Fish have been keying into golden stones more in the last week and almost all of the wild rainbows caught have been on stonefly nymphs like the one in the first pic. Soft hackle caddis emergers have taken a fair amount of fish as well. Fishing was good the past few mornings. We have mostly been targeting riffles, runs, and pocket water. As the temps get nearer the mid 60's more and more fish will be found in well oxygenated water found in these areas since the warmer the water the less amount of dissolved oxygen the water can hold. This is why we stop fishing for trout at 70 degrees because the fish are stressed to the point that many die after being released.
Fishing bouldery brawling pocket water generally will hold a lot of trout but can be difficult for many anglers as there are different currents moving at high speeds, and inevitably, moving in all different directions including upstream. On top of that are huge changes in in depth as water moves over shelves and boulders. Nymphing is usually the most productive method though it requires precise fly placement and depth control in order to get the fly down to where the fish are, while keeping the fly from hanging up. You also need to battle those different currents by keeping your fly and line in the same current or you won't get your fly to the fish. Using and indicator rig has some serious short comings in this water as it often lands in a different current than your fly, greatly lowering your chances of hooking a fish because your fly is not being presented at the correct depth or speed. My method is to use a tight line nymphing technique with no indicator, and varyingly weighted flies. I keep my fly line off the water and control depth with my rod tip allowing me to keep my fly in the strike zone and moving at the speed of the current the fly is in. If you'd like to learn more get in touch with me and I can show you how to land a lot more fish in pocket water. I have specialized tight line nymphing rods and leaders set ups for my guests to use.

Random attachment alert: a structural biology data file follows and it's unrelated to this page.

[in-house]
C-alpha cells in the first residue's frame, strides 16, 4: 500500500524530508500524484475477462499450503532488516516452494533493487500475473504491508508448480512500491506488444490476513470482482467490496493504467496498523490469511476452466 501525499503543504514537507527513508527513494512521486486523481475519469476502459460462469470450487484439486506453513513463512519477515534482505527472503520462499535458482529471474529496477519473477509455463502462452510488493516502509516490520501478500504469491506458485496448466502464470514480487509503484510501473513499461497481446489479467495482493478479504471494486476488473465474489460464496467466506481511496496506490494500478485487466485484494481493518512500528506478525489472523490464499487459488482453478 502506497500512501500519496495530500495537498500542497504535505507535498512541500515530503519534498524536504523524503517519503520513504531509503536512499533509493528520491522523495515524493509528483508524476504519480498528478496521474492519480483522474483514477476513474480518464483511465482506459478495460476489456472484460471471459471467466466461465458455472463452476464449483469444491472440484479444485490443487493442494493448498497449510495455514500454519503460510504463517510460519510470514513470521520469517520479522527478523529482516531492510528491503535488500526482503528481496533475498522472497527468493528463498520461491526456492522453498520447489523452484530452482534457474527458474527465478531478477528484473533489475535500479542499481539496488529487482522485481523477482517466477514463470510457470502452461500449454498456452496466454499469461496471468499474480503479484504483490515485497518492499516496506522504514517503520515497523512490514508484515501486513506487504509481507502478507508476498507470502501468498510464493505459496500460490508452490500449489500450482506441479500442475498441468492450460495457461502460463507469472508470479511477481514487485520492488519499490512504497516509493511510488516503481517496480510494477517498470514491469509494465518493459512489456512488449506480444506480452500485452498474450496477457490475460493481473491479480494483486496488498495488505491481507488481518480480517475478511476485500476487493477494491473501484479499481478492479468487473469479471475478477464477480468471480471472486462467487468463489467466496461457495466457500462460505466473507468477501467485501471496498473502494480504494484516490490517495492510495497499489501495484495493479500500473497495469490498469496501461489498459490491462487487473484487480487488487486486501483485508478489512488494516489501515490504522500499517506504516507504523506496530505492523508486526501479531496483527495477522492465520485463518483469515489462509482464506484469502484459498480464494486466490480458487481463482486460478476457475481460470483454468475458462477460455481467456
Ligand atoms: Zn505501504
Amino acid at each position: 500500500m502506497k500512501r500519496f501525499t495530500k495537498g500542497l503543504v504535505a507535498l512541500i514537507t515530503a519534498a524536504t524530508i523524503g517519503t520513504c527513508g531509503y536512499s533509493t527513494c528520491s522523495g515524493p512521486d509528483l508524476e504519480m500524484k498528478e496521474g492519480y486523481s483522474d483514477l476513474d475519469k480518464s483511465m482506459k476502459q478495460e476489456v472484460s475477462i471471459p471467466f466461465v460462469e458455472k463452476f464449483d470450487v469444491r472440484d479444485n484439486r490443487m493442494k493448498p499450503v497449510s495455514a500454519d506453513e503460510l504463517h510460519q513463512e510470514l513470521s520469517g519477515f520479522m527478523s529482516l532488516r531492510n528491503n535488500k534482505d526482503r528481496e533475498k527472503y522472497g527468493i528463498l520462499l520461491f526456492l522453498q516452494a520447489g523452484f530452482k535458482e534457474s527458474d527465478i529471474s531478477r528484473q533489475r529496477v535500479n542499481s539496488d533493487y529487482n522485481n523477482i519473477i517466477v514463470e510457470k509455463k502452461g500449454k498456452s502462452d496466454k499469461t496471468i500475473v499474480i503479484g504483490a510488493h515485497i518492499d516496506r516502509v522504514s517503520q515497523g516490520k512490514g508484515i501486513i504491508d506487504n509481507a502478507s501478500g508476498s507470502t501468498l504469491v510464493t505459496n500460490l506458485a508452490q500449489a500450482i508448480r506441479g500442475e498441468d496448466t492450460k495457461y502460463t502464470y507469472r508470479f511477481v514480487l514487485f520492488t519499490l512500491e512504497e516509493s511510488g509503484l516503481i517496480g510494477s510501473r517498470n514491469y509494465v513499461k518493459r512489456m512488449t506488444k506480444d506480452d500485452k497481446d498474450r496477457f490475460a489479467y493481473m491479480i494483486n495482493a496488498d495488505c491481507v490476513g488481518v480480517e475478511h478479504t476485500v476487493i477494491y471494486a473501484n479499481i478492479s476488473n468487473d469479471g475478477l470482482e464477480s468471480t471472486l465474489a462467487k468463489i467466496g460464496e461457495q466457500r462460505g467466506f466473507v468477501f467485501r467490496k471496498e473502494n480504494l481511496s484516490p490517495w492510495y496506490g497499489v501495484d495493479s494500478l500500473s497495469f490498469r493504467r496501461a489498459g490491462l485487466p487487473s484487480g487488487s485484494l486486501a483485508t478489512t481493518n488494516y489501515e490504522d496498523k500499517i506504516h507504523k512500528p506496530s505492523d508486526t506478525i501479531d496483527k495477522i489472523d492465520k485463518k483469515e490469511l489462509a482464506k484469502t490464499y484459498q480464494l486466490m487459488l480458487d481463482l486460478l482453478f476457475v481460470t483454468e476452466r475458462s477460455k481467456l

Good luck on the water, and again, don't forget to get in the habit of taking river temps.